Lines on Drywall

P_BennettJuly 29, 2014

I don't know how to describe the issue other than there are lines showing up on our wall and I can't figure out what exactly it is, or how to fix it. We think the lines are fairly new. This is a wall that does have outdoor exposure on the other side, so water is a possibility. We also were without AC for 3-4 days this summer when it was very hot and humid, not sure if that might have something to do with it.

The picture that's attached shows the lines going in different directions, however, in some areas of the wall, it is only horizontally.

No other walls seem to have this, just in one room (2nd floor bedroom, roof is above).

Anyway, picture is attached. If anyone has any idea what might be the cause and how serious it is, I would greatly appreciate it.

Thanks!

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geoffrey_b

Are you walls textured? It looks like water / excess humidity has gotten into your wall.

To repair it you will have to scrape off all the loose paint.

    Bookmark   July 30, 2014 at 10:03AM
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sdello

the photo looks like a paint peeling issue to me. /Might be that moisture has gotten to it. As stated the fix would be to scrape it off and redo it. Are you sure the photo shows a wall with drywall or is it plaster?

    Bookmark   July 30, 2014 at 10:57AM
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P_Bennett

I'm embarrassed to say I'm not 100% sure if it's plaster or drywall, we just moved in recently. The house was built in the 60's though, so I think plaster is a definite possibility.

Someone said it may be wallpaper underneath the paint - any thoughts on that?

On another section of the wall, the lines are only horizontal - which I find very odd.

I guess we'll have to scrape it to see what's going on.

    Bookmark   July 30, 2014 at 12:36PM
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bus_driver

If that is the paint, the term is "alligatoring". If that is the problem, sanding it smooth and repainting will NOT solve the problem. Alligatored paint must be absolutely and completely removed before repainting is attempted. Adding a new layer of drywall on top of the existing is another alternative to removing the existing drywall/plaster.

    Bookmark   July 30, 2014 at 2:51PM
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P_Bennett

Does alligatoring mean there was something wrong with the paint, or something wrong with the wall itself?

    Bookmark   July 30, 2014 at 4:25PM
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kudzu9

"Alligatoring" refers to the appearance...like alligator hide. In any case, cosmetic fixes are not the way to go until you figure out what is wrong. If you really want to deal with this once and for all, you will likely have to open a hole in the wall to inspect whether you have a moisture problem (meaning whether there is a leak) . If that is the case, and you try to simply address it cosmetically, the problem will reoccur, and, more importantly, you may have structural damage and rotting in the wall. Since it sounds like you are not particularly well-versed in home maintenance (no insult intended), you should get a professional involved if you are too unhandy to open up the wall and repair it.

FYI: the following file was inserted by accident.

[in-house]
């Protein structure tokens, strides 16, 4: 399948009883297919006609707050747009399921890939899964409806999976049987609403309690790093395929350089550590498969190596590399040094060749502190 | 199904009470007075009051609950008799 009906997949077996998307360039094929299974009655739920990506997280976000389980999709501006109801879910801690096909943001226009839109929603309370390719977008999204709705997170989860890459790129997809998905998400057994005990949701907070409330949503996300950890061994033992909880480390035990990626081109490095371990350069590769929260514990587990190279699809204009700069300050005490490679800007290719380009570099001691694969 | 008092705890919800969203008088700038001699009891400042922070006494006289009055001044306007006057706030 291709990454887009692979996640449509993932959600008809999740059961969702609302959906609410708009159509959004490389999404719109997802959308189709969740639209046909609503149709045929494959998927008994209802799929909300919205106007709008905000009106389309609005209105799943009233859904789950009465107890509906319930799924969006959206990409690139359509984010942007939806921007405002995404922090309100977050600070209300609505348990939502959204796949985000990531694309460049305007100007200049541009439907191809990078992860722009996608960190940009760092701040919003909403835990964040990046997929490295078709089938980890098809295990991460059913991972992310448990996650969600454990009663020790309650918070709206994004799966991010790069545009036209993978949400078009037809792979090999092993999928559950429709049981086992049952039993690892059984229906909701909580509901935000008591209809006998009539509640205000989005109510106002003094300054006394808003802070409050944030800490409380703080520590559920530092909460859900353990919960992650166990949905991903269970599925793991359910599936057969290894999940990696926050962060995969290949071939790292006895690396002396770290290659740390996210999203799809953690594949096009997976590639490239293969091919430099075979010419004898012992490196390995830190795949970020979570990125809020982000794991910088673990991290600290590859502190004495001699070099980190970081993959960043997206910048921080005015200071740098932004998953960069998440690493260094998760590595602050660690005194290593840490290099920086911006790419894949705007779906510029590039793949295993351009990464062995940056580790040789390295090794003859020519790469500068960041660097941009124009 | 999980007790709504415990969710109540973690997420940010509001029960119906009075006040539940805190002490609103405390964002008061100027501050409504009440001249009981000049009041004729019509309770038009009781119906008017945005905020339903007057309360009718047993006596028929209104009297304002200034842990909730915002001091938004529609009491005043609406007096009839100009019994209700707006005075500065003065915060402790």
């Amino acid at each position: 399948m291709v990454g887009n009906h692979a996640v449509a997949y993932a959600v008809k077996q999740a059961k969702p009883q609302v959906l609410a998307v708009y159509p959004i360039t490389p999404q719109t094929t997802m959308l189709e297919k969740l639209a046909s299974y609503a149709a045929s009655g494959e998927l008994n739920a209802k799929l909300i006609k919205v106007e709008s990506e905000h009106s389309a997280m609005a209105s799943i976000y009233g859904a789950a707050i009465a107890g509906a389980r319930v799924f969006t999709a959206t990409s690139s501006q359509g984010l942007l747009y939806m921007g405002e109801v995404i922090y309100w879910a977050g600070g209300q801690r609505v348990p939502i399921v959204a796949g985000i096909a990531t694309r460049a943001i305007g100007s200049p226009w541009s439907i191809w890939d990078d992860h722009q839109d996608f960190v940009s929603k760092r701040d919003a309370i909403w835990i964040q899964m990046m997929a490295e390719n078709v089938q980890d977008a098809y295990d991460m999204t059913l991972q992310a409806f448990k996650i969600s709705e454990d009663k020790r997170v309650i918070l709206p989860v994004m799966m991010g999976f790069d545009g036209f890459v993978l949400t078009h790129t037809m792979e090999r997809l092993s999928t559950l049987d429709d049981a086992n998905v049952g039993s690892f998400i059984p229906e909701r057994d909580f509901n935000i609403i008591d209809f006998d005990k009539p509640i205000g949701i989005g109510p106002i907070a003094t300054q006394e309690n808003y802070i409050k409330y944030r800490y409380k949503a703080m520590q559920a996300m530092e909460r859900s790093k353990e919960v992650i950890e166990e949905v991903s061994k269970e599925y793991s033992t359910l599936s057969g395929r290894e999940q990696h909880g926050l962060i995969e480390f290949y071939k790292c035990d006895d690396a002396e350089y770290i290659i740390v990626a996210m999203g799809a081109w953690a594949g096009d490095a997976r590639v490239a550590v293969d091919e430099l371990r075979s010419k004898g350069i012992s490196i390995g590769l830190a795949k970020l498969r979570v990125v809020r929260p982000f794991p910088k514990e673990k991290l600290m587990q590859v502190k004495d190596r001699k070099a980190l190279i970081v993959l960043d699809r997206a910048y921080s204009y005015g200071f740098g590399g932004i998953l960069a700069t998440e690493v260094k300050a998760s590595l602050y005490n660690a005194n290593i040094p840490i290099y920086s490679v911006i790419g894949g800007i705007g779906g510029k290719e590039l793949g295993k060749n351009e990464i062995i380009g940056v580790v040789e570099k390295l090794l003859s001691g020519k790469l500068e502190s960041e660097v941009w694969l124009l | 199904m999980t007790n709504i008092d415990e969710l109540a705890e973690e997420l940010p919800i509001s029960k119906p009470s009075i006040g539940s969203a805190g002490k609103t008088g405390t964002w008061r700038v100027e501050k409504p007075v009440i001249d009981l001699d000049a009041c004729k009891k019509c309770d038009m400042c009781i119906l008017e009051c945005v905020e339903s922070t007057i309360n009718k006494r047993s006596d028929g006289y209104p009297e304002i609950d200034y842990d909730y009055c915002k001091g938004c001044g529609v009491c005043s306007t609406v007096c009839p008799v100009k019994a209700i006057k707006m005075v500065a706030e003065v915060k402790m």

Bookmark   July 31, 2014 at 2:27AM
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sdello

one possible scenario is that there are multiple layers of paint on the wall. when the last layer was applied it dried out over time and shrunk. The previous paint layers aren't fully adhered to the wall so they start to curl and form the ridges. As bus_driver said, it needs to be removed to create a smooth surface. I think if you got a flexible metal scraper/putty knife you might find it popping off in pieces done to the base coat/wall. Time consuming job to get it all off. Again, installing a new later of 3/8 drywall over the existing should give a smooth surface but then you need to deal with the finish trim (base boards/door frames/etc.)

    Bookmark   July 31, 2014 at 9:28AM
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talley_sue_nyc

Every time I've had alligatoring on my walls, it has been a moisture problem.

Interesting about the shrinking of paint layers as a cause!

But yes, you have to get everything off, and because moisture is so VERY damaging (and pretty rapidly sometimes), it's really smart to use this as a "warning light" and check to be sure you don't have some problem inside the walls.

It's not always that difficult to get the alligatored paint off--it -wants- to come off.

Good luck!

    Bookmark   August 5, 2014 at 5:37PM
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P_Bennett

So to follow up on this earlier thread, I bought a moisture reader and checked the drywall the day after it rained for most of the day. When I put the reader over the aligatoring paint, I get 0 moisture, or very low reading. The areas near a window are a higher, but not concerning. The areas in the middle of a wall register a 0.

I would think that would eliminate outside water damage from consideration. Maybe it was humidity earlier this summer, or maybe it was the paint curling like previously mentioned.

I think I will plan on sanding off the current paint and repaint, but I don't think I have a water issue back there.

    Bookmark   August 24, 2014 at 11:13AM
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kudzu9

Good...that must be a relief. At this point, I think you're taking the right approach. I would only suggest opening the wall if you fix the problem and then it reappears.

    Bookmark   August 24, 2014 at 11:31AM
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